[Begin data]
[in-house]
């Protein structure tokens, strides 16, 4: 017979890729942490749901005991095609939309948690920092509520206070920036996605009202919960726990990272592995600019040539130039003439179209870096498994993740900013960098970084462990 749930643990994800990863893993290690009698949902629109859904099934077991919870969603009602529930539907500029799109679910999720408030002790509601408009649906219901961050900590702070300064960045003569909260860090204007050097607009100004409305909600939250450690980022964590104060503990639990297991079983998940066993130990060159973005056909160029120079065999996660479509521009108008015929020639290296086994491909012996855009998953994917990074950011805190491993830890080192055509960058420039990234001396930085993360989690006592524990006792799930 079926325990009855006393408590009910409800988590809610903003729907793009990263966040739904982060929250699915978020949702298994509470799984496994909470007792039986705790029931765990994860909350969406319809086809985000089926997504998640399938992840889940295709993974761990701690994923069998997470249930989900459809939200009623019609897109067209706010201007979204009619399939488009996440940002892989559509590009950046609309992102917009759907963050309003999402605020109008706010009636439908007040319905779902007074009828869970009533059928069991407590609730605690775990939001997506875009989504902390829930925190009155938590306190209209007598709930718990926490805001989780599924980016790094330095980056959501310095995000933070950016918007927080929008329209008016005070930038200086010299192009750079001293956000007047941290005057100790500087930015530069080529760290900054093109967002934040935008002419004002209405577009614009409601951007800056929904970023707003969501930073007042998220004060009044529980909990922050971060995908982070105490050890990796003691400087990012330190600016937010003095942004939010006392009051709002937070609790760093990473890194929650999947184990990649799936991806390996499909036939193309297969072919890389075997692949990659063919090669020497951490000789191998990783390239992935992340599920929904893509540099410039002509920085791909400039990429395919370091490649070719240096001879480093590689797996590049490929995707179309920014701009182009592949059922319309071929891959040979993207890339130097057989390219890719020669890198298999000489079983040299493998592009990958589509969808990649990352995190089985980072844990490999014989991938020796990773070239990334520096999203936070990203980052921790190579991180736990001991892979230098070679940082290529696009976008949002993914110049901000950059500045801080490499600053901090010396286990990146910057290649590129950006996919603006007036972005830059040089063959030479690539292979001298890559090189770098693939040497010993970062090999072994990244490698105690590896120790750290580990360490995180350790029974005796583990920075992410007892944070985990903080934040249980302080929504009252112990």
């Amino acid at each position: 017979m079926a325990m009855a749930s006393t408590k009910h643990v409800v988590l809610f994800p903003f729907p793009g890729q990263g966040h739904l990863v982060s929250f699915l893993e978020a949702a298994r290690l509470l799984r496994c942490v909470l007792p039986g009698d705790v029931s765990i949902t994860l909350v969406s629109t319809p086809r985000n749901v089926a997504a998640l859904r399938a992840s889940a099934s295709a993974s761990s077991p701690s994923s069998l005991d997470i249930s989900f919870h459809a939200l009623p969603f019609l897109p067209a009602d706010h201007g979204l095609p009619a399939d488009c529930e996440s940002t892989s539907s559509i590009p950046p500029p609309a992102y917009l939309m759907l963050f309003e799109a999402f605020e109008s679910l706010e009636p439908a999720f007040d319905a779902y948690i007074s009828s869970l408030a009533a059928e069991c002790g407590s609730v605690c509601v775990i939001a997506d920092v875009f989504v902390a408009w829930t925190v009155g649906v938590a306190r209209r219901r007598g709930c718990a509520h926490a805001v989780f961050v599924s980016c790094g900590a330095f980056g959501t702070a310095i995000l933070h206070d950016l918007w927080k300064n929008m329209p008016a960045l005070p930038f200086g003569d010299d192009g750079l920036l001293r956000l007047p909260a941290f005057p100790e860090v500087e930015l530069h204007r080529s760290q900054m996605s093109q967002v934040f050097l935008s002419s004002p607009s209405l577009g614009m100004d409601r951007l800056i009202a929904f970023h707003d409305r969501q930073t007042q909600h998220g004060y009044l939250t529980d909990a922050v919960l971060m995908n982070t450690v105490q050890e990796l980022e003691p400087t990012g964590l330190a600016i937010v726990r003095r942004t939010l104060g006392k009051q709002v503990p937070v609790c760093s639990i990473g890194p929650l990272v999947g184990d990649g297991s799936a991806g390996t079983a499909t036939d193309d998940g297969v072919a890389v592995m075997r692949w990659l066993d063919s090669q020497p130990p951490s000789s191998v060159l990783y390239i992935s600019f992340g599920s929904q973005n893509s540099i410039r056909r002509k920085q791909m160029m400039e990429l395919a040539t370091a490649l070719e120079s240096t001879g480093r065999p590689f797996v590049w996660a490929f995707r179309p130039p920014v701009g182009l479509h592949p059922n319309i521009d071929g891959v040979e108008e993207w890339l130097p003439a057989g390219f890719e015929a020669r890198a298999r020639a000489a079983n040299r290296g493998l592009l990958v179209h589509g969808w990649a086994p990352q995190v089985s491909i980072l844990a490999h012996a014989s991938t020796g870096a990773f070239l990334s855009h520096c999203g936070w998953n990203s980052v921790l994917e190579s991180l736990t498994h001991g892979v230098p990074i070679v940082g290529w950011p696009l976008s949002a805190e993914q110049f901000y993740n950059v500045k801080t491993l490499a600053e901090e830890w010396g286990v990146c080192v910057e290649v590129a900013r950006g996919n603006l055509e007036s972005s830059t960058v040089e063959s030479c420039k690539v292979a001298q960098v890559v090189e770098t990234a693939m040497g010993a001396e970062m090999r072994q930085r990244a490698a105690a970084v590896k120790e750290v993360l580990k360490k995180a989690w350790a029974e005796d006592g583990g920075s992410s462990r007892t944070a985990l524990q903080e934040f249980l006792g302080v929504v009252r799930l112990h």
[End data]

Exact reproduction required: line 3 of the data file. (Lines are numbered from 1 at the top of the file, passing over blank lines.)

């Amino acid at each position: 017979m079926a325990m009855a749930s006393t408590k009910h643990v409800v988590l809610f994800p903003f729907p793009g890729q990263g966040h739904l990863v982060s929250f699915l893993e978020a949702a298994r290690l509470l799984r496994c942490v909470l007792p039986g009698d705790v029931s765990i949902t994860l909350v969406s629109t319809p086809r985000n749901v089926a997504a998640l859904r399938a992840s889940a099934s295709a993974s761990s077991p701690s994923s069998l005991d997470i249930s989900f919870h459809a939200l009623p969603f019609l897109p067209a009602d706010h201007g979204l095609p009619a399939d488009c529930e996440s940002t892989s539907s559509i590009p950046p500029p609309a992102y917009l939309m759907l963050f309003e799109a999402f605020e109008s679910l706010e009636p439908a999720f007040d319905a779902y948690i007074s009828s869970l408030a009533a059928e069991c002790g407590s609730v605690c509601v775990i939001a997506d920092v875009f989504v902390a408009w829930t925190v009155g649906v938590a306190r209209r219901r007598g709930c718990a509520h926490a805001v989780f961050v599924s980016c790094g900590a330095f980056g959501t702070a310095i995000l933070h206070d950016l918007w927080k300064n929008m329209p008016a960045l005070p930038f200086g003569d010299d192009g750079l920036l001293r956000l007047p909260a941290f005057p100790e860090v500087e930015l530069h204007r080529s760290q900054m996605s093109q967002v934040f050097l935008s002419s004002p607009s209405l577009g614009m100004d409601r951007l800056i009202a929904f970023h707003d409305r969501q930073t007042q909600h998220g004060y009044l939250t529980d909990a922050v919960l971060m995908n982070t450690v105490q050890e990796l980022e003691p400087t990012g964590l330190a600016i937010v726990r003095r942004t939010l104060g006392k009051q709002v503990p937070v609790c760093s639990i990473g890194p929650l990272v999947g184990d990649g297991s799936a991806g390996t079983a499909t036939d193309d998940g297969v072919a890389v592995m075997r692949w990659l066993d063919s090669q020497p130990p951490s000789s191998v060159l990783y390239i992935s600019f992340g599920s929904q973005n893509s540099i410039r056909r002509k920085q791909m160029m400039e990429l395919a040539t370091a490649l070719e120079s240096t001879g480093r065999p590689f797996v590049w996660a490929f995707r179309p130039p920014v701009g182009l479509h592949p059922n319309i521009d071929g891959v040979e108008e993207w890339l130097p003439a057989g390219f890719e015929a020669r890198a298999r020639a000489a079983n040299r290296g493998l592009l990958v179209h589509g969808w990649a086994p990352q995190v089985s491909i980072l844990a490999h012996a014989s991938t020796g870096a990773f070239l990334s855009h520096c999203g936070w998953n990203s980052v921790l994917e190579s991180l736990t498994h001991g892979v230098p990074i070679v940082g290529w950011p696009l976008s949002a805190e993914q110049f901000y993740n950059v500045k801080t491993l490499a600053e901090e830890w010396g286990v990146c080192v910057e290649v590129a900013r950006g996919n603006l055509e007036s972005s830059t960058v040089e063959s030479c420039k690539v292979a001298q960098v890559v090189e770098t990234a693939m040497g010993a001396e970062m090999r072994q930085r990244a490698a105690a970084v590896k120790e750290v993360l580990k360490k995180a989690w350790a029974e005796d006592g583990g920075s992410s462990r007892t944070a985990l524990q903080e934040f249980l006792g302080v929504v009252r799930l112990h």